Babywearing: Childcare Providers Need Sanity, Too
Last year, I transitioned from a PhD program in English literature to a career in childcare. You can read about that here, but today we’re talking about the fact that since I started caring for children full-time, baby carriers have become a passion of mine.
Ok, fine, it’s an obsession. Why am I obsessed with baby carriers?
For starters, I have really bad luck with strollers.
Have you ever tried holding onto a stroller and a dog’s leash while also calling someone to ask for directions? When a skateboarder flew past, the dog lunged. The leash injured my wrist, the phone fell to the sidewalk, and the stroller came this close to rolling into the street. I could go on, but the point is that I will choose a carrier over a stroller every time.
I’m a nanny, now, caring for an infant for ten hours a day, five days a week. She has taught me the difference between baby wearing and simply using a baby carrier; I wear her around the house, not just when we’re out and about. We both love it!
Cuddling with babies is awesome, but getting stuff done is awesome, too. Each baby is different, but the child I spend my days with naps in two styles: either she sleeps for twenty minutes in her crib, or she sleeps for two hours on my chest/in the carrier. If you don’t know why I prefer two-hour naps, you’ve clearly never met a baby. Lots of cuddling helps us bond. Later in my babywearing guest post series I will go into detail about why babywearing facilitates a healthy child/caregiver bond.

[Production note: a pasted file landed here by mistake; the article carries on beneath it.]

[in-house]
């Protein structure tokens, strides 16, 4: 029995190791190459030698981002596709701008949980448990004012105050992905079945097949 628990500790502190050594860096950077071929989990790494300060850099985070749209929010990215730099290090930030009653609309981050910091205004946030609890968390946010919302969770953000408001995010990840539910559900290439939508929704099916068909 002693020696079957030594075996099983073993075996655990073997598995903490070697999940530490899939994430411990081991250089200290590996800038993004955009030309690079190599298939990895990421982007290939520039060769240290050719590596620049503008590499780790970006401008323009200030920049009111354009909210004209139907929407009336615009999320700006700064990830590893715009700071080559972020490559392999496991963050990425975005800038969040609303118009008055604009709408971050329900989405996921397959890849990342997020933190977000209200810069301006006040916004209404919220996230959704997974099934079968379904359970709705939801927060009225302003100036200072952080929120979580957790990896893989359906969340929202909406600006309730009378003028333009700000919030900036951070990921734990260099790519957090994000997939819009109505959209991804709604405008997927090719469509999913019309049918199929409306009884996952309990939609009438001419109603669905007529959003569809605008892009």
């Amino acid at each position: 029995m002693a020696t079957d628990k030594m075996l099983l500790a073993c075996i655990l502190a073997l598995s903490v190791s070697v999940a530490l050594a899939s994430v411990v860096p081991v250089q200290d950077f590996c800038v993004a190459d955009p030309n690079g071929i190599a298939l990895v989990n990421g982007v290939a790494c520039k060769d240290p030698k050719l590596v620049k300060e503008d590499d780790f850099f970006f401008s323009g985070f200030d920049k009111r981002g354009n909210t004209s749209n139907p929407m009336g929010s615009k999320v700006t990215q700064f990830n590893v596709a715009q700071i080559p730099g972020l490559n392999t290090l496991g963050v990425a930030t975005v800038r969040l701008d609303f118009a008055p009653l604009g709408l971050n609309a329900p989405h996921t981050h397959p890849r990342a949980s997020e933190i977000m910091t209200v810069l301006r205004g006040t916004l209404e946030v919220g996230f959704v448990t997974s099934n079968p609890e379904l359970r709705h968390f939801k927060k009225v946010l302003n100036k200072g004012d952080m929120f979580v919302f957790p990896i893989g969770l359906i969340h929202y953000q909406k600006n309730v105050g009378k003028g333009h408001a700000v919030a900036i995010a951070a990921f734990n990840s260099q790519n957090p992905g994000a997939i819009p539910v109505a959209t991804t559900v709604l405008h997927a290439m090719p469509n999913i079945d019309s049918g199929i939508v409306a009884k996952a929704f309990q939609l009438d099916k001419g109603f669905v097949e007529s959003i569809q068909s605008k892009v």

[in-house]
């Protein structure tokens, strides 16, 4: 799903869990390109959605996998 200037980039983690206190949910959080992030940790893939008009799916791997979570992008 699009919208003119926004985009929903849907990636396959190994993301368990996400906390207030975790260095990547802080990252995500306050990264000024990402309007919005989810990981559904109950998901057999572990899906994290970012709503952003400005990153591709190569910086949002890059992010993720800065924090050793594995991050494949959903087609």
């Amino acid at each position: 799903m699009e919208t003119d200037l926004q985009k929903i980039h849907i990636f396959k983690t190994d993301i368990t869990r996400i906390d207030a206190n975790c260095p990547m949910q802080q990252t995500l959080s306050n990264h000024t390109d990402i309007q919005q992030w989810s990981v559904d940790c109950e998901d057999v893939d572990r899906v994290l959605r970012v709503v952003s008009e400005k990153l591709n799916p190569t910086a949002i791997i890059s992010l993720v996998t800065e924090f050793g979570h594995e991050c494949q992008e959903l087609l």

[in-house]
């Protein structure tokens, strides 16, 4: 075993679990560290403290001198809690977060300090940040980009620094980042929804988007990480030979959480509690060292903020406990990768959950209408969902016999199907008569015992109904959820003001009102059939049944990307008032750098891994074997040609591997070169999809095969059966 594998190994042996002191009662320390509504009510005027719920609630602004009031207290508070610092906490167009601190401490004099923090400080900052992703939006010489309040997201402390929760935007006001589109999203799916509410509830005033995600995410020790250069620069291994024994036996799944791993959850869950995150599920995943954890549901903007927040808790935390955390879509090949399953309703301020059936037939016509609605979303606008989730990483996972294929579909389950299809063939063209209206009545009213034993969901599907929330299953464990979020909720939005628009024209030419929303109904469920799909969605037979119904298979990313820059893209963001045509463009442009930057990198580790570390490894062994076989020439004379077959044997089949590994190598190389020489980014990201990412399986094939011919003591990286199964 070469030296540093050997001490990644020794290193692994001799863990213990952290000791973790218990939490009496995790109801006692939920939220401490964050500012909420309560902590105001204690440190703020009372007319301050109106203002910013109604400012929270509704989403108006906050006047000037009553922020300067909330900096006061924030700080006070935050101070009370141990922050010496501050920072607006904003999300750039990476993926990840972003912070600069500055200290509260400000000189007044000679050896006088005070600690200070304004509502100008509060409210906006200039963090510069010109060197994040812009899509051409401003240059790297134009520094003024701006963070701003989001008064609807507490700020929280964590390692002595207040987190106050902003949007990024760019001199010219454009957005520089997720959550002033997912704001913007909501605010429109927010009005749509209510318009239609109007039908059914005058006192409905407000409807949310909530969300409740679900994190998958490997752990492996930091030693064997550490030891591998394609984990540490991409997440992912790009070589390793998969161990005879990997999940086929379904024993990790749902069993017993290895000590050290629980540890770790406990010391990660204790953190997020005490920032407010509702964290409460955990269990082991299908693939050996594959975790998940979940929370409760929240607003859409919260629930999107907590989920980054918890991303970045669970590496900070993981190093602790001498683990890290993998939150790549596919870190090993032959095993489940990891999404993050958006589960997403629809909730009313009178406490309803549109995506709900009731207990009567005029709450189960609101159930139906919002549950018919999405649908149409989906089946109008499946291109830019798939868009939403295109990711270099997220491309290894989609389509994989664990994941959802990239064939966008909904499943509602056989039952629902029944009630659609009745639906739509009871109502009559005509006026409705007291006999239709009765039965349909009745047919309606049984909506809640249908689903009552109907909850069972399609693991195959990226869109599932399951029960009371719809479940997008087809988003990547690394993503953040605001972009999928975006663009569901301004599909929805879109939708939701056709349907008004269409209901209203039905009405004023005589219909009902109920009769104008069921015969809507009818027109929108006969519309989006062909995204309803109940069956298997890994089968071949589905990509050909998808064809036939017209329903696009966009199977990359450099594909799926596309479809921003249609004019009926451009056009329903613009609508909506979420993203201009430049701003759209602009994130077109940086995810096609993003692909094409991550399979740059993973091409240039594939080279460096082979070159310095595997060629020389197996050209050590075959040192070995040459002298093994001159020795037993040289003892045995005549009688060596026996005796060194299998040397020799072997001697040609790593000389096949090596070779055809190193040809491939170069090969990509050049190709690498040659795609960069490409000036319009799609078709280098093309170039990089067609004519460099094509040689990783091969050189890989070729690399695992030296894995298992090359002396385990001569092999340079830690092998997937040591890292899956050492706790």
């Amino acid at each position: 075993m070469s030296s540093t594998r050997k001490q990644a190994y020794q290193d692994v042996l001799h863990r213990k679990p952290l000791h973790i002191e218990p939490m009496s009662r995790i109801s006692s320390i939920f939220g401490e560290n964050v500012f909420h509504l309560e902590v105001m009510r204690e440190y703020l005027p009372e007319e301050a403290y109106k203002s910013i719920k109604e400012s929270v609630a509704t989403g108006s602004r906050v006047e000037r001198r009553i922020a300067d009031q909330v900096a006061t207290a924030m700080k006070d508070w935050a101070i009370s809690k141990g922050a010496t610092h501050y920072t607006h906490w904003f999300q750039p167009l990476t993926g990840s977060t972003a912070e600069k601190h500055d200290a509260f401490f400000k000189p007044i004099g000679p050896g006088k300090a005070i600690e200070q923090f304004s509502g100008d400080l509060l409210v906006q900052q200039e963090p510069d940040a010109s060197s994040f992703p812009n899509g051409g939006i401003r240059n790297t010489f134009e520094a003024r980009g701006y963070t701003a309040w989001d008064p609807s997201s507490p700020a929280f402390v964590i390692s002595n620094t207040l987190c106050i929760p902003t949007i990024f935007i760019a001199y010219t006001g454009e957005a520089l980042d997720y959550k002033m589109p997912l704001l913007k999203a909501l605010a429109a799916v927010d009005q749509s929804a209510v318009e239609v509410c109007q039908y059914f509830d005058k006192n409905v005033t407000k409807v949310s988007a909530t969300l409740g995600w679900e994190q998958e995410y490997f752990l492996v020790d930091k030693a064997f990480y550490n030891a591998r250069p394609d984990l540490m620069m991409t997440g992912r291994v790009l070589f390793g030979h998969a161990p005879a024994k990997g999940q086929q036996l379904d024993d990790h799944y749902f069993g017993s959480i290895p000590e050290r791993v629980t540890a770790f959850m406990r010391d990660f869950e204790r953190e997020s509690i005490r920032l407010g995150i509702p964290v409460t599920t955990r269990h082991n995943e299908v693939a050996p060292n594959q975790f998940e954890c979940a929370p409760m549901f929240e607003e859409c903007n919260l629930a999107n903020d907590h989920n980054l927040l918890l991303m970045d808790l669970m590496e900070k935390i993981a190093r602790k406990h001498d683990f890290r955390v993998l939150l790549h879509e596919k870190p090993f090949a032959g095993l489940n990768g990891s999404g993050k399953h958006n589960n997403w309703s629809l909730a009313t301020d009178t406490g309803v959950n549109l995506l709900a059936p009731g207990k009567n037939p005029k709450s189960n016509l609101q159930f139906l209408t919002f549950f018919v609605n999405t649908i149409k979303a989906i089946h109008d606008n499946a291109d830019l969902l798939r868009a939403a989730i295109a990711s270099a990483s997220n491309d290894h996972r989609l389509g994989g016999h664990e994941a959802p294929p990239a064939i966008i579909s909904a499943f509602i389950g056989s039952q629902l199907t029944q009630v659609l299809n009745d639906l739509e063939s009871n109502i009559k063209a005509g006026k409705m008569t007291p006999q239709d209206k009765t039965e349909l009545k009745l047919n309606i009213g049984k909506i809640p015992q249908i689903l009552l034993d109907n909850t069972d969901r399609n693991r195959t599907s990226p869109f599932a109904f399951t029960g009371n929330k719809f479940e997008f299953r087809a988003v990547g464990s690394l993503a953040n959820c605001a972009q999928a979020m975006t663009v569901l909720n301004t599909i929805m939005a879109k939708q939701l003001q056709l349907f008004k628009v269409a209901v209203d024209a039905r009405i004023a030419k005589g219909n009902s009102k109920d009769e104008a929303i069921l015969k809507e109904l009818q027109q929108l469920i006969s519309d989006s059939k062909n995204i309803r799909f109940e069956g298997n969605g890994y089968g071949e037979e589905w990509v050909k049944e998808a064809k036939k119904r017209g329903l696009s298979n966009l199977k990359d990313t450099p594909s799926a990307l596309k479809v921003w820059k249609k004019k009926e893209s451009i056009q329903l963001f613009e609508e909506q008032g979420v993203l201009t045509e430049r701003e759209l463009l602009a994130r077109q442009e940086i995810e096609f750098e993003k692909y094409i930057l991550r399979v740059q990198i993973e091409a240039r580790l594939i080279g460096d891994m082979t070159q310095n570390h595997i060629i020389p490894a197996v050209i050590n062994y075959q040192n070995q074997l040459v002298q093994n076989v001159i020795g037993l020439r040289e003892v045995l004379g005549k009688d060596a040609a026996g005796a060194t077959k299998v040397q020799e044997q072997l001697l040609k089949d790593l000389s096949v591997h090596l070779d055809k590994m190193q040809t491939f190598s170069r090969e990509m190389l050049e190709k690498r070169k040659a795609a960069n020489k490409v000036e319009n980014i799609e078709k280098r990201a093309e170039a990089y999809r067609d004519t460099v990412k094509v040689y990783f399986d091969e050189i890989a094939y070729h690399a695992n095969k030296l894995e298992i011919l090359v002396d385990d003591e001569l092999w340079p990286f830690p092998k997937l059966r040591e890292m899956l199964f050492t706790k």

Two hands are better than one. ‘My’ baby is still small enough to carry with one arm/hand, but even then, it’s a bit precarious to try and both comfort her and make or warm a bottle (I am not a wet nurse). I just hate putting her down and letting her cry while she waits! Babywearing makes it possible for me to comfort her and use both hands for the bottle. Magic!
If Your Child is in Group Childcare
Make babywearing easy for your provider, especially if you have a baby who must be held. My mother runs a home daycare, and when a baby who must be held joined the group, she was at a total loss. Then, a parent gave her a carrier and saved the day. The baby was held, and the other children got the attention they needed. Note: your childcare provider will appreciate such a donation, even if yours is the most independent kid in the group.
Oh, and dads? You need this, too! You’ll thank me for it the first time prep a bottle for an impatient baby without having to put her down, especially if she is used to breastfeeding. Yes, babywearing is manly!
Anne-Marie Lindsey is a stay-at-home-mom, aspiring HypnoBirthing Instructor, mental illness fighter, wife, dog owner and auntie. I write about everything, including the beautiful, fun, peaceful, scary, stigmatized and painful on my personal blog, Do Not Faint
where motherhood meets depression and anxiety!
Tags: baby carrier, babywearing, child caregiver, childcare